• Rules that govern the right-sized allocation of access and its business-appropriate use.

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Figure 2: Identity scope of control

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Many of the controls owned by IAM are implemented at points of access, including:

  • Access gateways, proxies and agents that enforce access control decisions.
  • Trust controls that evaluate context and risk associated with each authentication request.
  • Policy controls that evaluate context and risk associated with each authorization request.

IAM owns the controls that determine what 'good' access looks like throughout the environment, most importantly as it relates to critical infrastructure and privileged access. These controls include:

  • Account discovery processes to detect the creation of rogue accounts or the existence of accounts that become orphaned due to lifecycle changes.
  • "Drift" controls that detect and correct deviations from access baselines that may include illegitimate elevation of privileges.
  • Organizational, functional, policy or role-based methods to define the appropriate assignment of access.
  • Certification controls to improve ongoing business accountability related to appropriate access.
  • Just-in-time access controls to mitigate risk associated with standing privileged access.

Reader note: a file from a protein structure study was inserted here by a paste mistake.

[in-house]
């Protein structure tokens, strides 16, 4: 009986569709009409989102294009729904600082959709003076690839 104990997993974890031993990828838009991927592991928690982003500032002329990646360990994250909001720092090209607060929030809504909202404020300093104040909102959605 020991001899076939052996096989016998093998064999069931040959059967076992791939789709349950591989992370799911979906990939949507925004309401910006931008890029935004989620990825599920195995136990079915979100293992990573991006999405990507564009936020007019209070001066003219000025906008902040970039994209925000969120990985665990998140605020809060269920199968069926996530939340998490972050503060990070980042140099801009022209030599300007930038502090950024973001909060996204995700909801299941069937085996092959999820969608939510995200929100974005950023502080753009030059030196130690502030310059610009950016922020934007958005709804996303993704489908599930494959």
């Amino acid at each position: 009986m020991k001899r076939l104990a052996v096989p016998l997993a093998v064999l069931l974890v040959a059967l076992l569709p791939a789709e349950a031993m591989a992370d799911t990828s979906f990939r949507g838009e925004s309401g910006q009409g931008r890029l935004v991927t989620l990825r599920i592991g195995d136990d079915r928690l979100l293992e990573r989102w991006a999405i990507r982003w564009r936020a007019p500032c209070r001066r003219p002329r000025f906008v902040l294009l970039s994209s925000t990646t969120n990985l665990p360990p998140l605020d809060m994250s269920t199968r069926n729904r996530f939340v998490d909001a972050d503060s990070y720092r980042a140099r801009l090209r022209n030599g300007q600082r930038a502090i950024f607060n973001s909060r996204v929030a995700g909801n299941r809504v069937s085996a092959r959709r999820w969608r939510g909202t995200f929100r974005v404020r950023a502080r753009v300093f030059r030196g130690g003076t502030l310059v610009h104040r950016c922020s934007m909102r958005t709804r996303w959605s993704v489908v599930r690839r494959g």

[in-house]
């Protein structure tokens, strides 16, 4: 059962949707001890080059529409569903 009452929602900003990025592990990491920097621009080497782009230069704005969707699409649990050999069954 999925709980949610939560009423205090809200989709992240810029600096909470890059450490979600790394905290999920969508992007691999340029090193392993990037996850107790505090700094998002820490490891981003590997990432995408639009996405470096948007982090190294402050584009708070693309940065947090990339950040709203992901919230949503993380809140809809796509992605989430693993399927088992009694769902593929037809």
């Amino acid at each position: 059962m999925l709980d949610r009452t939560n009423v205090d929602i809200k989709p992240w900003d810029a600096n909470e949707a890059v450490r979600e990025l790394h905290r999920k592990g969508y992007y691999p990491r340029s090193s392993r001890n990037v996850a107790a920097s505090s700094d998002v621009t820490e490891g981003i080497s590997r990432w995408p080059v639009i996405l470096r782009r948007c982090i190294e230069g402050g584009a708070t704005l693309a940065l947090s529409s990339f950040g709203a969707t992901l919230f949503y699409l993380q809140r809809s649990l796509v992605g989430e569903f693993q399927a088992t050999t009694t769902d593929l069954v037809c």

Finally, IAM provides the insight needed to answer these key questions:

  • What is the last known good state of access throughout the environment?
  • What are the guardrails for normal activity?
  • How do we distinguish legitimate activity from illegitimate activity?
Identity threat indicators for detecting abuse of privileged access

The following table provides guidance for deriving threat indicators from existing identity intelligence that may be used to detect threats related to the abuse of privileged access.

Threat ID Attack Technique Indicator Why Important Related MITRE ATT&CK® Techniques Implementation Pre-requisites Data Sources
PAM01

Compromised service account

Look for interactive log-on attempts using a non-interactive service account.

Adversaries may obtain credentials for existing service accounts as a means of gaining initial access, persistence, privilege escalation or defense evasion. Credentials may be used to bypass network access controls or to maintain access to externally accessible systems or services.

 

T1078 Valid Accounts

Service accounts are reserved for use by service principals.

Service accounts are configured with "Log on as a service" group policy object (GPO) setting.

Authentication logs

Privileged/Service account inventory

PAM02

Compromised orphaned (privileged) account

Look for use of privileged accounts that are missing delegates or owners.

Privileged accounts become orphaned when delegates leave or transfer within an organization, leaving the account without a delegate or owner. Adversaries may take over such accounts and exploit them for malicious use.

T1078 Valid Accounts

Maintain a record of privileged account delegates or owners and renew information through changes in ownership.